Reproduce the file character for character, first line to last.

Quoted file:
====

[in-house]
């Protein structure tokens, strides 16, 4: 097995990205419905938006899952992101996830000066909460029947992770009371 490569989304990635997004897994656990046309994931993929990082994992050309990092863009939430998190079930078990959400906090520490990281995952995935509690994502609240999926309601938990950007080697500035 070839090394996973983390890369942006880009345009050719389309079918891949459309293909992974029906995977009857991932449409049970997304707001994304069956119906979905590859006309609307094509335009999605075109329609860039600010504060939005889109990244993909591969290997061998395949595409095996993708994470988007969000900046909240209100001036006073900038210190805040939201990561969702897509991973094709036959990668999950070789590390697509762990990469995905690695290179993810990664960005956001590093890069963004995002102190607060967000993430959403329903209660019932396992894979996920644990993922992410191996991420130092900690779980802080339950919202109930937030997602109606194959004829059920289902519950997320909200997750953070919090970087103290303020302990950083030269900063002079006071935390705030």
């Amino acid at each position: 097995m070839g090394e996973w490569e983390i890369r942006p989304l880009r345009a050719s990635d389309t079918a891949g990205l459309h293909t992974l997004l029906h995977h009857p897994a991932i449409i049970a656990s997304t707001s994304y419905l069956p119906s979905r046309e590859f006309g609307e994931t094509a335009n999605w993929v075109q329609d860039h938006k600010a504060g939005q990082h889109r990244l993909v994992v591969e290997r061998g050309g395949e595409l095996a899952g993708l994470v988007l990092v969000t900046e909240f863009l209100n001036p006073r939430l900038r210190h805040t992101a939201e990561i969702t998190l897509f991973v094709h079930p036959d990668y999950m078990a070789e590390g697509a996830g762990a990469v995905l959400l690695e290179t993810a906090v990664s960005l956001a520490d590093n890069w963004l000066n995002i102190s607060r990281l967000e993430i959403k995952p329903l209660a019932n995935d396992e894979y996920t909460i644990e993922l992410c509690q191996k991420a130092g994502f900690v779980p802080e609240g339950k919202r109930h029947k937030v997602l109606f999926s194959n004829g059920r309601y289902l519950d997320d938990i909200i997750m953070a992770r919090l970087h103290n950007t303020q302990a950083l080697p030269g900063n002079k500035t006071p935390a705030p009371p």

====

[in-house]
């Protein structure tokens, strides 16, 4: 097995990205419905938006899952992101996830000066909460029947992770009371 490569989304990635997004897994656990046309994931993929990082994992050309990092863009939430998190079930078990959400906090520490990281995952995935509690994502609240999926309601938990950007080697500035 070839090394996973983390890369942006880009345009050719389309079918891949459309293909992974029906995977009857991932449409049970997304707001994304069956119906979905590859006309609307094509335009999605075109329609860039600010504060939005889109990244993909591969290997061998395949595409095996993708994470988007969000900046909240209100001036006073900038210190805040939201990561969702897509991973094709036959990668999950070789590390697509762990990469995905690695290179993810990664960005956001590093890069963004995002102190607060967000993430959403329903209660019932396992894979996920644990993922992410191996991420130092900690779980802080339950919202109930937030997602109606194959004829059920289902519950997320909200997750953070919090970087103290303020302990950083030269900063002079006071935390705030």
């Amino acid at each position: 097995m070839g090394e996973w490569e983390i890369r942006p989304l880009r345009a050719s990635d389309t079918a891949g990205l459309h293909t992974l997004l029906h995977h009857p897994a991932i449409i049970a656990s997304t707001s994304y419905l069956p119906s979905r046309e590859f006309g609307e994931t094509a335009n999605w993929v075109q329609d860039h938006k600010a504060g939005q990082h889109r990244l993909v994992v591969e290997r061998g050309g395949e595409l095996a899952g993708l994470v988007l990092v969000t900046e909240f863009l209100n001036p006073r939430l900038r210190h805040t992101a939201e990561i969702t998190l897509f991973v094709h079930p036959d990668y999950m078990a070789e590390g697509a996830g762990a990469v995905l959400l690695e290179t993810a906090v990664s960005l956001a520490d590093n890069w963004l000066n995002i102190s607060r990281l967000e993430i959403k995952p329903l209660a019932n995935d396992e894979y996920t909460i644990e993922l992410c509690q191996k991420a130092g994502f900690v779980p802080e609240g339950k919202r109930h029947k937030v997602l109606f999926s194959n004829g059920r309601y289902l519950d997320d938990i909200i997750m953070a992770r919090l970087h103290n950007t303020q302990a950083l080697p030269g900063n002079k500035t006071p935390a705030p009371p």